The draft of “The Work Hands Do” grew by 1,716 words today. I feel like I’m coming to the end of it, like maybe tomorrow I could verify some facts and finish this version, of which this section is part:
There’s a stigma to lice, and I’m not sure what’s at the root of it. After all, the head lice epidemic largely affects school age children, six to twelve million a year, according to a recent report by the Centers for Disease Control. We’re not, as a culture, afraid to discuss other school age illnesses, like asthma and food allergies, so why head lice? Head lice are not sexually transmitted, although pubic lice are, and perhaps the two conflate in the public’s imagination. Body lice are prevalent among the homeless, so head lice, too, may be associated with poverty and poor hygiene.
Maybe that’s it: lice are dirty, whether you’re talking about grime or sleaziness. If contagions are preventable – haven’t we all increased our attention to hand-washing in the last several years? – then a head full of lice is an outward sign of poor fastidiousness and moral failure.
I had lice at least once, during one of the several times my children seemed to be farming them on their heads. At first, the itching seemed sympathetic. I’d comb squirming lice from hair for hours, absorbed in my task and mesmerized by scurrying creatures, and later as I lay in bed and tried to go to sleep, my head felt as though its surface was crawling with microscopic feet.
One day, though, after I finished spitting out toothpaste water into the bathroom sink, I raised my head, glanced at myself in the mirror, and caught a glimpse of a louse skating along one of the hair strands that brush across my forehead. I leaned closer and saw it dip down into the hair, out of sight. Visual confirmation of what I had suspected made me relieved and squeamish at once.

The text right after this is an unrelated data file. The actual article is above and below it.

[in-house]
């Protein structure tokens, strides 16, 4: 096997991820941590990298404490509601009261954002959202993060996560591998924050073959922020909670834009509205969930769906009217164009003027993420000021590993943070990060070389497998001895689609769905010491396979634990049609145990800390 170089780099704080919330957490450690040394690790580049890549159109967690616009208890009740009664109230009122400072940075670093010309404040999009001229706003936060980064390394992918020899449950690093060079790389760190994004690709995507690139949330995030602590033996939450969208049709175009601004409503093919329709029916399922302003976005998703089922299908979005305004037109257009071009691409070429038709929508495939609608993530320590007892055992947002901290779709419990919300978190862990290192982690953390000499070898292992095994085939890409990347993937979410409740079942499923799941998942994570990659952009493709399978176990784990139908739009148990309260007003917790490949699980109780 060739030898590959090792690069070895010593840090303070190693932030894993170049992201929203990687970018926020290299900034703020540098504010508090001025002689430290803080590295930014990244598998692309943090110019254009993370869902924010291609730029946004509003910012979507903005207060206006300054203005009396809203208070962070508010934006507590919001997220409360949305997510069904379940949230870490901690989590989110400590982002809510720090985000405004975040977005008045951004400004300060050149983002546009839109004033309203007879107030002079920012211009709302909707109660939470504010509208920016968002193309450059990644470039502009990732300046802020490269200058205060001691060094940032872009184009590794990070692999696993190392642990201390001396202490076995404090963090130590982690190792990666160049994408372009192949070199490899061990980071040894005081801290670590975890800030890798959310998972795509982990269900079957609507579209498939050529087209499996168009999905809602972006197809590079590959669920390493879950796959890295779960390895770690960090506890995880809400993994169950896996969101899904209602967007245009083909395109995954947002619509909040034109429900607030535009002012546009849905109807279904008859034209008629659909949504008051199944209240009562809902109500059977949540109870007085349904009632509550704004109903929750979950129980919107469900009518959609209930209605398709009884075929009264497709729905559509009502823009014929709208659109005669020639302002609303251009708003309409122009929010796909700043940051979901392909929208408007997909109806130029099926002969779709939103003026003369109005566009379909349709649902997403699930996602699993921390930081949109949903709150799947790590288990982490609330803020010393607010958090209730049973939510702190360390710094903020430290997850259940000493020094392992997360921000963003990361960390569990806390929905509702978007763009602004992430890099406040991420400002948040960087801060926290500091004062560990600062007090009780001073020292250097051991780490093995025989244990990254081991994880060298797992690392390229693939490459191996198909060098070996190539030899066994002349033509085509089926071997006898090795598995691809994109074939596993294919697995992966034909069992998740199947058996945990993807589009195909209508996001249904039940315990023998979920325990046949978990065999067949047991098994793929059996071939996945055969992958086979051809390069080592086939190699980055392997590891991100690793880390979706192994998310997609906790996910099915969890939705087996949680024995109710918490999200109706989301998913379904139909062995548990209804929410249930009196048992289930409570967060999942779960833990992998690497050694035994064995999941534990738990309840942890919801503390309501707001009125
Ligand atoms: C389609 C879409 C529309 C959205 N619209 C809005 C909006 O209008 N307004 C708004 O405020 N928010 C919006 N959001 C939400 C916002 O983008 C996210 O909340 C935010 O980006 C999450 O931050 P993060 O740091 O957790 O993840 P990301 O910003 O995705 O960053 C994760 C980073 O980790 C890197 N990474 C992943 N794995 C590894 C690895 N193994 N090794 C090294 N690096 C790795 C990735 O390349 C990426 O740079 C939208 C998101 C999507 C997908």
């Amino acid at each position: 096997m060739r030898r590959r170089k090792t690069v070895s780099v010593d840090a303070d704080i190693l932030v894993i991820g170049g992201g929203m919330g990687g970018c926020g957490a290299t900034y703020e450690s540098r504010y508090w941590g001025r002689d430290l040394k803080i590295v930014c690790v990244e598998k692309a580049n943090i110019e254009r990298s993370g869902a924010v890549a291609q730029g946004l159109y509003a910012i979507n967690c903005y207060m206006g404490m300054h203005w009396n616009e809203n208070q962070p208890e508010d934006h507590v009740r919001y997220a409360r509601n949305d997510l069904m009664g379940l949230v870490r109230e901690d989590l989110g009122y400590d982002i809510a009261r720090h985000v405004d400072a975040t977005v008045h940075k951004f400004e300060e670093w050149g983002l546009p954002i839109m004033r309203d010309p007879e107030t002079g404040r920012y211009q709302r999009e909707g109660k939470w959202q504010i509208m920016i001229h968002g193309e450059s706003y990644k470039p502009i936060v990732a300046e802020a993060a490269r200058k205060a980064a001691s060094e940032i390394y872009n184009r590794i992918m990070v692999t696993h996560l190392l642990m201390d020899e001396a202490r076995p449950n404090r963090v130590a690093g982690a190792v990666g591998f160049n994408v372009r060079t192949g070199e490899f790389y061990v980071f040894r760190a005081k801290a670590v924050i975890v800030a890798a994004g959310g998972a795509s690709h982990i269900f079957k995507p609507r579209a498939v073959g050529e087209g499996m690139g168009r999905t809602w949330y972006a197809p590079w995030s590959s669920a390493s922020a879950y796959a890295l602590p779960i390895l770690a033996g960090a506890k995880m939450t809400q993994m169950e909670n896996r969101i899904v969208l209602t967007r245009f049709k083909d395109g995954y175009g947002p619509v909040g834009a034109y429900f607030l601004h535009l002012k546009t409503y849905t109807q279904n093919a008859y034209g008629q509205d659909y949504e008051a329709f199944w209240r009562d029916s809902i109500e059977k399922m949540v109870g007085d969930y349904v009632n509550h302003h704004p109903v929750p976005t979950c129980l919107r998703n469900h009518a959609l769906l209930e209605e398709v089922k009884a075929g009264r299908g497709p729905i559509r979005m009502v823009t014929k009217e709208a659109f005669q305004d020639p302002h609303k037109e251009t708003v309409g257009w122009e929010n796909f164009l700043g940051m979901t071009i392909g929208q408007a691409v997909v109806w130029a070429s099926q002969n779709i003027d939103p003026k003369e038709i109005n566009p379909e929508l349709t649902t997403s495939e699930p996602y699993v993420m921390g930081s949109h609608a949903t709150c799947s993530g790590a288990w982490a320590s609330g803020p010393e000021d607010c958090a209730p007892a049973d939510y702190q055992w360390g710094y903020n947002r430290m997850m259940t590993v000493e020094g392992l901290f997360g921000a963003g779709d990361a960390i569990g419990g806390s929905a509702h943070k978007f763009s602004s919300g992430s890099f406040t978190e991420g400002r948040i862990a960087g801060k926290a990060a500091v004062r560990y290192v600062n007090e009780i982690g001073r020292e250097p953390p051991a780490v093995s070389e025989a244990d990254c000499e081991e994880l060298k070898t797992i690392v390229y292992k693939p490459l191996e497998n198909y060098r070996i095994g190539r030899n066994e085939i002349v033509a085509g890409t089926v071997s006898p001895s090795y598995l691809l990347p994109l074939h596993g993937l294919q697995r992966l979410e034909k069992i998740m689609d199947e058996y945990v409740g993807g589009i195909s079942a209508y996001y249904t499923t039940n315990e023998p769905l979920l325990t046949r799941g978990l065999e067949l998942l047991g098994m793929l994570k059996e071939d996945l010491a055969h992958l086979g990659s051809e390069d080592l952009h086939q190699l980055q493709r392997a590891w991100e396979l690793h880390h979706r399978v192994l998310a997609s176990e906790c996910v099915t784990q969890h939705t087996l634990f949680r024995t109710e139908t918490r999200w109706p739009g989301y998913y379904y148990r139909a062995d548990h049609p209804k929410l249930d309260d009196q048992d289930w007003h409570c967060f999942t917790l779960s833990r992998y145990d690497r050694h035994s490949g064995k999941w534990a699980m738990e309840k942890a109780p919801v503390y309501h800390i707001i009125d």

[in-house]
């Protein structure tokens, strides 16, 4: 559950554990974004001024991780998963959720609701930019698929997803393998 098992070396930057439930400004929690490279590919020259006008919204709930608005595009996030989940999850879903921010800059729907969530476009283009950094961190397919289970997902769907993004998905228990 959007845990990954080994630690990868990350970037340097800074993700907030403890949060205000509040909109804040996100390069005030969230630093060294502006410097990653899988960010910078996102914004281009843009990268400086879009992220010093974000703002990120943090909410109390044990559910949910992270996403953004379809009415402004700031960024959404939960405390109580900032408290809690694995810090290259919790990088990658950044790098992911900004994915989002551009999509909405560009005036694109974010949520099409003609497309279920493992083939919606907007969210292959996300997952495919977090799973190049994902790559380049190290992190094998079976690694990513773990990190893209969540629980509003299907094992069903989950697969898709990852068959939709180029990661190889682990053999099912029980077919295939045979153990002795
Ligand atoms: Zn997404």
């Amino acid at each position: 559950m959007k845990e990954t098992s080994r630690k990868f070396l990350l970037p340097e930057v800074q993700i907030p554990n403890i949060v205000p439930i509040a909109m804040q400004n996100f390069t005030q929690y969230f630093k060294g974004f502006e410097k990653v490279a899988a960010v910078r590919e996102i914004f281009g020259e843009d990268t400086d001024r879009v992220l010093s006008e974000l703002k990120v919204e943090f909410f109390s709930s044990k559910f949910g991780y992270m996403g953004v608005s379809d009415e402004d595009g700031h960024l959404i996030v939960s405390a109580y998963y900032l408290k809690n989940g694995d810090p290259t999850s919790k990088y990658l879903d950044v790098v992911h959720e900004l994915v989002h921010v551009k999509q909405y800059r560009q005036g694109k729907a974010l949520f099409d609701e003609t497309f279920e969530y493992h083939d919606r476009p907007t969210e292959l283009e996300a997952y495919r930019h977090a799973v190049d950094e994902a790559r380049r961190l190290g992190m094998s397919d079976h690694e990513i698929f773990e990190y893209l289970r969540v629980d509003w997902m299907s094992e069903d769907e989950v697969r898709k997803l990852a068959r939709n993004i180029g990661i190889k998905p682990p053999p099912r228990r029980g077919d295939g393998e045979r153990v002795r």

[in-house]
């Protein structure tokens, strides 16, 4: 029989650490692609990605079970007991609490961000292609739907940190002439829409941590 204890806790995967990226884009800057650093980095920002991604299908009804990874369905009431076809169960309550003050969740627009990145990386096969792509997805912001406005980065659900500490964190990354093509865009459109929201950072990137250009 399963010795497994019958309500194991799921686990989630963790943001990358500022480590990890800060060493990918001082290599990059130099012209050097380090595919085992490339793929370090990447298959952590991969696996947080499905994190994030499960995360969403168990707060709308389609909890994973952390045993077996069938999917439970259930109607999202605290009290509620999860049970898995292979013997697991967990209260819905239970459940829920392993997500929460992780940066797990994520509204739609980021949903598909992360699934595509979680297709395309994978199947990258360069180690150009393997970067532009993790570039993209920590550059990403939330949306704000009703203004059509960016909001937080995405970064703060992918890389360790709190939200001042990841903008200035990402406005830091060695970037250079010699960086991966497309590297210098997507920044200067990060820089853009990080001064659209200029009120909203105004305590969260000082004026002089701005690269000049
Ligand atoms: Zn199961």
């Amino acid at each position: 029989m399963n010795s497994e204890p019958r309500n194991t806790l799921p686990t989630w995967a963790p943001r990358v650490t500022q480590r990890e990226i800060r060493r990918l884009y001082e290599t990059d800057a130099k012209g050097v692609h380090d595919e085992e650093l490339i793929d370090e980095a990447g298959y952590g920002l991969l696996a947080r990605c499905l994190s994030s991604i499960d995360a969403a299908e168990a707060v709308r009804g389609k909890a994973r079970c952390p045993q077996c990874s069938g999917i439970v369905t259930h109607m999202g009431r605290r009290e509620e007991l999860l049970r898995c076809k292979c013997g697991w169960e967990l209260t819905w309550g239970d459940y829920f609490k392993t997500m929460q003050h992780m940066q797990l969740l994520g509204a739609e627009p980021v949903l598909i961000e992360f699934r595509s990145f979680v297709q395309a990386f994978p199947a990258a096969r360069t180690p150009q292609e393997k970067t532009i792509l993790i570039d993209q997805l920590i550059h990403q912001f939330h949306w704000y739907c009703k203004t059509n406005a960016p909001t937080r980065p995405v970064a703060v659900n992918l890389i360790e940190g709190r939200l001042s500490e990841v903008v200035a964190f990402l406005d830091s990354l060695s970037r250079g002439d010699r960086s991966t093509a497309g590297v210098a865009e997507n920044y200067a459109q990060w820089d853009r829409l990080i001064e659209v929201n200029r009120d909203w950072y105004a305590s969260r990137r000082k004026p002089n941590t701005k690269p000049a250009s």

It was late, so I went to work, where I did not tell my officemate about the louse sighting. I decided, simply and inconsiderately, that I did not want to deal with unanticipated consequences. Are omissions lies? Not always, but, in this case, yes.
During a break, I went into Metaphor Yarns in nearby Shelburne Falls, because I had to. I met the proprietor, Meta (pronounced Meetah) Nisbet, who told me about a wonderful series of books by Sally Melville and then realized she was out of the very one I wanted. I mentioned that I had stumbled across Shelburne Falls years ago, when we were driving back from MASS MoCA with the kids and simply had to stop somewhere, and we discovered her town and the magical Bridge of Flowers. She asked if we had caught The Knitting Machine when it was at the museum, and I said no, so she told me about cranes, giant knitting needles, and a giant flag.
What could I do, but go to YouTube and look for it? “The Knitting Machine,” by artist David Cole, is straightforward yet weirdly phallic, and I think it’s meant to be. See what you think: